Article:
The Keystone Agricultural Producers (KAP) wants laws to ensure farmers retain ownership of the products they deliver until paid.
When farmers unload cattle at an auction market they lose ownership even though they haven t been paid, Minto farmer Bill Campbell said during KAP s general council meeting Oct. 27.
Until I receive compensation I should be the owner of these cattle and other commodities so if there is a default I have security and I have ownership, he said.
To that end Campbell moved a resolution calling on KAP to lobby the federal and provincial governments to review property laws to ensure farmers are the first creditor to be paid in the event of default or bankruptcy of a purchasing agent and ensure financial institutions and other creditors can not file a proof-of-claim form without proving farmers have been paid.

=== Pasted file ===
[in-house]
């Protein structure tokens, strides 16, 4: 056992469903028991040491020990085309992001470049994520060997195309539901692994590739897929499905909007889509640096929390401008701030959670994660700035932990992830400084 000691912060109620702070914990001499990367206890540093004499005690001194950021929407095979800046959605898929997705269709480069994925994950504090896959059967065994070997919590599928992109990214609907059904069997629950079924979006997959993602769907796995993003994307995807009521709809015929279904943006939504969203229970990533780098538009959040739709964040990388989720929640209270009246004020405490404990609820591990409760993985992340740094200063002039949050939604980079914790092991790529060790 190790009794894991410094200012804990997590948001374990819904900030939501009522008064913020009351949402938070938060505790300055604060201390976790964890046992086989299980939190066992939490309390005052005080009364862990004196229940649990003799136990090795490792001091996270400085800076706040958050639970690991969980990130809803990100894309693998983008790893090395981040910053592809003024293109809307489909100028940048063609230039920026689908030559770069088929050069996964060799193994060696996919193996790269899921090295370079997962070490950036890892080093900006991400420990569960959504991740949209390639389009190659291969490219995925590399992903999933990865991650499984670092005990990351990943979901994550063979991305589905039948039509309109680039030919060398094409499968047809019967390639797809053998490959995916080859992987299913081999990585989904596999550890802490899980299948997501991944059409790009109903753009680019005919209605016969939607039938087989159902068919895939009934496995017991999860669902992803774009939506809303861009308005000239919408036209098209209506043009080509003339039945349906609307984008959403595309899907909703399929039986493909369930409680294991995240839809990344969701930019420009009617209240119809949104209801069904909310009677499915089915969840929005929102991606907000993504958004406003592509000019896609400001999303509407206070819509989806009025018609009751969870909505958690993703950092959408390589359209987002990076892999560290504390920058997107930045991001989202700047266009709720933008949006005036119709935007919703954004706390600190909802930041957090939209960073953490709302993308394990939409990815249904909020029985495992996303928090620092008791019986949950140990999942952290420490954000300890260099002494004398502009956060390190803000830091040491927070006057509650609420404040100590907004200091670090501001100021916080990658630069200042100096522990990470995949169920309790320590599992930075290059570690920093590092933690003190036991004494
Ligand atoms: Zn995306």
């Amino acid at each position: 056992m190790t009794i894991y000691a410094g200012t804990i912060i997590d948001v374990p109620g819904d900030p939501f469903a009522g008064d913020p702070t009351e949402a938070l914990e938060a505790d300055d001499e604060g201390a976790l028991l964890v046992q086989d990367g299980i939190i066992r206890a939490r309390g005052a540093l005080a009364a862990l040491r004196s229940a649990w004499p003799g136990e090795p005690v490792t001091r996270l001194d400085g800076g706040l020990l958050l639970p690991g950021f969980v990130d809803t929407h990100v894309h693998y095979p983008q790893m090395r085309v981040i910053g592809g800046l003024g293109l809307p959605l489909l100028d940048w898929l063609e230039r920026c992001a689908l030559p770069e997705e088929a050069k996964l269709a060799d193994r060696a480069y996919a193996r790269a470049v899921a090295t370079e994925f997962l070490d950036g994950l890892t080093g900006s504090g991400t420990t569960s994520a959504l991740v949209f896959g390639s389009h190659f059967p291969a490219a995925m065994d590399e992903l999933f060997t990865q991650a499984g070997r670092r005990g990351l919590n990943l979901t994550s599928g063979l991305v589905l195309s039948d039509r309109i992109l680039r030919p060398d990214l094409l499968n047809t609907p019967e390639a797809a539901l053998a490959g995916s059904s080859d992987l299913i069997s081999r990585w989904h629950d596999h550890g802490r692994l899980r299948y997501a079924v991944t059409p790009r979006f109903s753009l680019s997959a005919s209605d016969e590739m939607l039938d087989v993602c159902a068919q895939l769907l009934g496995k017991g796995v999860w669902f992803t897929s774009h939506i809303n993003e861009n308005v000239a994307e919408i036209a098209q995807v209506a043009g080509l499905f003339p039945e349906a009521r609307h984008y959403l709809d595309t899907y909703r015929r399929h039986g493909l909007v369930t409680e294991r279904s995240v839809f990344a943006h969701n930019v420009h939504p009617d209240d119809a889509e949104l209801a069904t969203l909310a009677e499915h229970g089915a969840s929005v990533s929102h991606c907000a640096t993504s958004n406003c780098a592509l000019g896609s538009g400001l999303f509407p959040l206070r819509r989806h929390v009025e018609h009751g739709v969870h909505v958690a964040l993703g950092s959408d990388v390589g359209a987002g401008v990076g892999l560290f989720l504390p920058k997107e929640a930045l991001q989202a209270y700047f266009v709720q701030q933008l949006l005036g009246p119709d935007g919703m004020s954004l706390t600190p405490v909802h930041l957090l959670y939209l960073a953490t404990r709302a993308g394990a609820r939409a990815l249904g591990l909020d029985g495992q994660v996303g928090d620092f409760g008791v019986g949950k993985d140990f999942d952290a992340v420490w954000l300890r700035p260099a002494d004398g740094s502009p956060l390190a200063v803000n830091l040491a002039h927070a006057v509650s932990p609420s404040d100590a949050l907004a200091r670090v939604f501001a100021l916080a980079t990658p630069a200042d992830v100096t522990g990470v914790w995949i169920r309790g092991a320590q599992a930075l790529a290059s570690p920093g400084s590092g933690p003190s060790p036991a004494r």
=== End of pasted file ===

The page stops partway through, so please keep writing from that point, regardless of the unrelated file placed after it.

Gerald Ballegeer, owner of G&M Trucking, filed for bankruptcy protection in late February, and reportedly left a number of ranchers in Manitoba and Saskatchewan with up to $2 million in losses.
Cattle producers aren t the only ones at risk, Campbell said.
Grain farmers could encounter similar problems following the demise of the Canadian Wheat Board.
You have a semi pull into your yard and take a load of wheat somewhere and you don t receive payment for it that will be new territory that grain farmers have not entered into before, he said.
KAP delegates voted strongly in favour of the resolution.